From Bo Jackson to Deion Sanders, dual-sport athletes are commonly understood concept in the sports world. However, dual-sport coaches practically don't exist anymore in high-level collegiate or professional athletics. For Bob Seddon, this unconventional concept was his reality for 14 years.
Bob Seddon was hired in 1968 as the head men’s soccer coach by former Athletics Director Fred Shabel. He held this position for four years and in 1972, Shabel approached Seddon about becoming the head coach of the baseball team as well, an opportunity Seddon jumped on. He coached the men’s soccer team until 1986, and he coached the baseball team until 2005, leading each team to a great deal of success during his tenure at Penn.
Prior to taking the reins at Penn, Bob Seddon had been the head baseball and soccer coach at Hackensack High School in N.J. for 10 years. He impressed the Penn brass enough that they allowed him to interview for head coach of the soccer team against 49 other candidates, including household names at the time such as Joe Morrone and David Haase. He then got the job which, according to Seddon, came about because of his relationships with the people at Penn as well as his ability to coach two sports and recruit well.
“They were trying to build all the programs up and were hiring coaches that wanted to recruit because it became a real recruiting time,” Seddon said. “They were looking for someone who would help build the program, and they had to get into the recruiting war. That’s the true story of the whole deal.”
Seddon found the recruiting war to be the biggest adjustment from the high school level that he had to make, but he also believed he was well-adjusted for the position.
“I didn’t really have a problem with the recruiting because I am a people person to begin with, so I enjoyed that part of my job,” Seddon said. “I never had a full-time coach in both sports, so it was really on me to get out and travel.”
His recruiting skills were a major factor in acquiring players that would go down in Penn Athletics lore as legendary athletes, like former MLB player and Penn alum Doug Glanville.
"I think part of the reason I went to Penn was because of [Seddon's] recruiting skills," Glanville said in 2001. "We clicked, so I came and visited and loved the campus."
Early on in his tenure, Seddon's recruiting skills combined with his overall coaching ability led him and his teams to many victories. Before Seddon took over baseball, he led the 1971 and 1972 men’s soccer teams to undefeated seasons. At the time, the team had a huge following, with over 10,000 people coming in droves to Franklin Field to root on the Quakers.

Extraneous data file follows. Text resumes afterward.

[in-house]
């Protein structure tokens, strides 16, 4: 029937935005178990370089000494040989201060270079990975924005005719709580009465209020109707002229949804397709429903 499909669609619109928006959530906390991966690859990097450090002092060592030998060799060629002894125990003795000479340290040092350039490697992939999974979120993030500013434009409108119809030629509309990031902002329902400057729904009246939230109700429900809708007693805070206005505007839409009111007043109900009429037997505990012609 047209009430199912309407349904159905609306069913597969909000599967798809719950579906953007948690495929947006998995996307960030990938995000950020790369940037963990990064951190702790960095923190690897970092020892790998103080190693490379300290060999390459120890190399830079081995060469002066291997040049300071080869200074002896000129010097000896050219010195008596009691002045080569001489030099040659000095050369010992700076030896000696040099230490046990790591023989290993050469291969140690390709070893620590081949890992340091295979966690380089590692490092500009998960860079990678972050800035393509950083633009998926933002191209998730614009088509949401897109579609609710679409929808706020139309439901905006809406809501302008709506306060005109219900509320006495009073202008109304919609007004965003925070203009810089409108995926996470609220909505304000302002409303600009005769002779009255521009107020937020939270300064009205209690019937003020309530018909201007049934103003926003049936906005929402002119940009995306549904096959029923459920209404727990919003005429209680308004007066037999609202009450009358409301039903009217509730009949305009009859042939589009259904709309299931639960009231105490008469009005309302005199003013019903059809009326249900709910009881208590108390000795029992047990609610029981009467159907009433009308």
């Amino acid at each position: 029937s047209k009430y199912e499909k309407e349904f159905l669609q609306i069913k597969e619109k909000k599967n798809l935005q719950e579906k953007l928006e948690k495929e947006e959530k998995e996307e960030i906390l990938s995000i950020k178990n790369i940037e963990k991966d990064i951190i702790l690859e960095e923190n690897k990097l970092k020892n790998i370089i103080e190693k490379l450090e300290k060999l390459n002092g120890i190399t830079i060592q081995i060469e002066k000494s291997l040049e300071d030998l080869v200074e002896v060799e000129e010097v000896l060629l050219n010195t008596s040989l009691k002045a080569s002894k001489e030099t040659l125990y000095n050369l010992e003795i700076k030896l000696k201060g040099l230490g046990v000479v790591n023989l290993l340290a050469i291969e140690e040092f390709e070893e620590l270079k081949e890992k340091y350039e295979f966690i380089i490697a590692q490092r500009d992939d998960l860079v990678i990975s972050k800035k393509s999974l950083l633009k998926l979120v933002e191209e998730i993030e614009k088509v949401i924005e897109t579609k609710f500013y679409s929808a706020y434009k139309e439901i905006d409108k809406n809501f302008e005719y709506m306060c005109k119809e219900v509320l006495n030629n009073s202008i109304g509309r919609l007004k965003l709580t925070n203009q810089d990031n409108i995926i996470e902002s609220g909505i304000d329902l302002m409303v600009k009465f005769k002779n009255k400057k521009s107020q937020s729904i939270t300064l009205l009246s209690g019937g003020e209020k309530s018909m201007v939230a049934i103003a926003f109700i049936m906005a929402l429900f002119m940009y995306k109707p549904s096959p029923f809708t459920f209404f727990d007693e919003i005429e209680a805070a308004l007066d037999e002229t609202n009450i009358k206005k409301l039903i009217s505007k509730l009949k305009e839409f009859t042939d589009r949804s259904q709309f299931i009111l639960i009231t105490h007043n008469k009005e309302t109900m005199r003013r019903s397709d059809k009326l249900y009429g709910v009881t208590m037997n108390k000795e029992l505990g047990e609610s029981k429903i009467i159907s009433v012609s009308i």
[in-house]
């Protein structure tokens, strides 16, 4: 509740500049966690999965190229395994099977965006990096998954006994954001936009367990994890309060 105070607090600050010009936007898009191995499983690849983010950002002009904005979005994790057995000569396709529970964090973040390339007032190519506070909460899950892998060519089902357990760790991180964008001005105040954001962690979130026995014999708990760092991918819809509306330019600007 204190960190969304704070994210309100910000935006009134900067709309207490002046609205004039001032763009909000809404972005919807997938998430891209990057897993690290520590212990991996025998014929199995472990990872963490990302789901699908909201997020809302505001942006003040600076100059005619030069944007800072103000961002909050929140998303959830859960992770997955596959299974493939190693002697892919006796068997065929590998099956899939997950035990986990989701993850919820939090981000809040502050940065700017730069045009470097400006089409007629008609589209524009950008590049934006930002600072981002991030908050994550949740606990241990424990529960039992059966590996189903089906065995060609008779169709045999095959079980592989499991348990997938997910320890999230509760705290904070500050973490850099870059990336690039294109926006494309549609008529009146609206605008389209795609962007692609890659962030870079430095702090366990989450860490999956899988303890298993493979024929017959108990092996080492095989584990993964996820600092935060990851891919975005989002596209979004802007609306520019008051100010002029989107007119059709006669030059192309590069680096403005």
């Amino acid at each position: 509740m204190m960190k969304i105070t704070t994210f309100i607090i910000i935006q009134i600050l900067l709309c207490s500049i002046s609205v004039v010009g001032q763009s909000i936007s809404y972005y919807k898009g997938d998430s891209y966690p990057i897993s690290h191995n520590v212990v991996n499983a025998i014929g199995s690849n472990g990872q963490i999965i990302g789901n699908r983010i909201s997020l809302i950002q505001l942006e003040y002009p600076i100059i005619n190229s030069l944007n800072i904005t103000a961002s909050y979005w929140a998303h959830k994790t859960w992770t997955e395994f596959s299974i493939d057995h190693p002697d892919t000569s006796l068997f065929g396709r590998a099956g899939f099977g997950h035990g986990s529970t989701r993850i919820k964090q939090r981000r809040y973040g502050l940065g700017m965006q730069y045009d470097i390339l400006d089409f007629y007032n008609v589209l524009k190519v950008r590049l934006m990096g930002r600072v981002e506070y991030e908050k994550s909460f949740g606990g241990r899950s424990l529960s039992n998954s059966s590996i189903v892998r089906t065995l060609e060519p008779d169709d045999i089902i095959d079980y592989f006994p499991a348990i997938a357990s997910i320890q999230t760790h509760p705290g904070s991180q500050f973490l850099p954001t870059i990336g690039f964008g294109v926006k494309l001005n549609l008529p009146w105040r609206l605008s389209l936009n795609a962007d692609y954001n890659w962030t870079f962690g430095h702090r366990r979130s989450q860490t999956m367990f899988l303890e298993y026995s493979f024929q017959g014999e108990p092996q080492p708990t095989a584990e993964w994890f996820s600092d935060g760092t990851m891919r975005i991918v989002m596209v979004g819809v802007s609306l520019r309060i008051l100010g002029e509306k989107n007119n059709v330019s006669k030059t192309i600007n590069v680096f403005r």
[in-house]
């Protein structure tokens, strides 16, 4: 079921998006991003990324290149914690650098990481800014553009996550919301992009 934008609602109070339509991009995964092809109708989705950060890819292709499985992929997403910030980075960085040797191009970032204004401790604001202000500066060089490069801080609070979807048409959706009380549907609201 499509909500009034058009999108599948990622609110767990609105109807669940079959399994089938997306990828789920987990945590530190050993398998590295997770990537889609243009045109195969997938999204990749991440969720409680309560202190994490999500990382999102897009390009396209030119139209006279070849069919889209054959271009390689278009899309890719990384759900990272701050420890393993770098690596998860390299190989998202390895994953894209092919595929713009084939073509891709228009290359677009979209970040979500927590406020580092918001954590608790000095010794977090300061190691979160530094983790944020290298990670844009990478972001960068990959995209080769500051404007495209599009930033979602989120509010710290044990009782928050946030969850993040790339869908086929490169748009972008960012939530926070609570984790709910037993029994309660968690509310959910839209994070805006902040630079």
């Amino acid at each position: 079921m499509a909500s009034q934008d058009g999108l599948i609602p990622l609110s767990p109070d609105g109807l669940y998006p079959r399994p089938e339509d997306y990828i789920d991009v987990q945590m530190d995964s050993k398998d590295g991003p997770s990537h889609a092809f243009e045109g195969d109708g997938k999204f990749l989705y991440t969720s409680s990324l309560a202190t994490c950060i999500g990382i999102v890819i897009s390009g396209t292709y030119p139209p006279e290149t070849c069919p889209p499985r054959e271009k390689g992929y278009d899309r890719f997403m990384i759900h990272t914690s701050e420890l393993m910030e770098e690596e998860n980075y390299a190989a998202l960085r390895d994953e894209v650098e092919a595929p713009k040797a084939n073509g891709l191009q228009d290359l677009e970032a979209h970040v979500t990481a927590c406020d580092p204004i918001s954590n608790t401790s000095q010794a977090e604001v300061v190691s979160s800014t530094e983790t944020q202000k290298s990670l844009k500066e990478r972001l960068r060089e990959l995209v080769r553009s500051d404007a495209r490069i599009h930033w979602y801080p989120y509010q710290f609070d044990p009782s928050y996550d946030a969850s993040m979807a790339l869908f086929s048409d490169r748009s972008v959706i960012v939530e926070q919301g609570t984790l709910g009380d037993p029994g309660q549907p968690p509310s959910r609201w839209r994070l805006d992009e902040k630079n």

Over the 19-year period he coached soccer, Seddon led the team to three Ivy League Championships, six NCAA tournament appearances, and a 163-84-30 record, and he is still regarded as one of the greatest, if not the greatest, soccer coaches Penn has ever had.
Eventually though, the concept of a dual-sport coach went out of style, despite its previous prevalence in schools all along the east coast. With more emphasis being placed on off-season recruiting, Penn administration felt it best if Seddon would just coach baseball, despite his desire to continue coaching both sports.
“I was called in, and they wanted me to change,” Seddon said. “They used the excuse that ‘we’ll give you some administrative work over at Hutch Gym, and you can overlook that.’ I made sure to check the gym and all that, but that wasn’t really much of a position. They felt they needed something all year-round in every sport.”
Despite his removal from the soccer head coaching position in 1986, Seddon remained as the head coach of baseball for roughly another two decades. During his time coaching baseball, Seddon won 634 games, which is the most of any Ivy League baseball coach in history. Penn also had 14 campaigns with 20 or more wins, including six seasons with 25 or more wins.
When Seddon looks back on his time coaching, he remembers most fondly the ‘88, ‘89, and ‘90 seasons, which was when Penn won three straight Eastern Intercollegiate Baseball League (EIBL) titles. Two of those teams included Glanville, who has nothing but positive things to say about his time under Seddon.
"Coach is great," Glanville said in 2001. "He's a lot of fun. He had some absent minded moments, which were fun, and also some championship moments. I was always compelled by his ability to communicate well with people. He knew how to reach people."
In 2005, Seddon finally decided to retire after spending 37 years with Penn. Now 15 years removed from the program, he hopes that his legacy is an incrementally positive one.
“So I would hope that when we got involved, we really made the program serious, and I think we did,” Seddon said. “We had some really great years, and we had about 15 kids that were drafted into minor league baseball.”
It would be difficult to argue against the fact that he made both the soccer and baseball programs serious. As an almost real-life Ted Lasso, Bob Seddon stands as tall as anyone in the history of Penn athletics.
“Penn was a great experience for me — it really was.”
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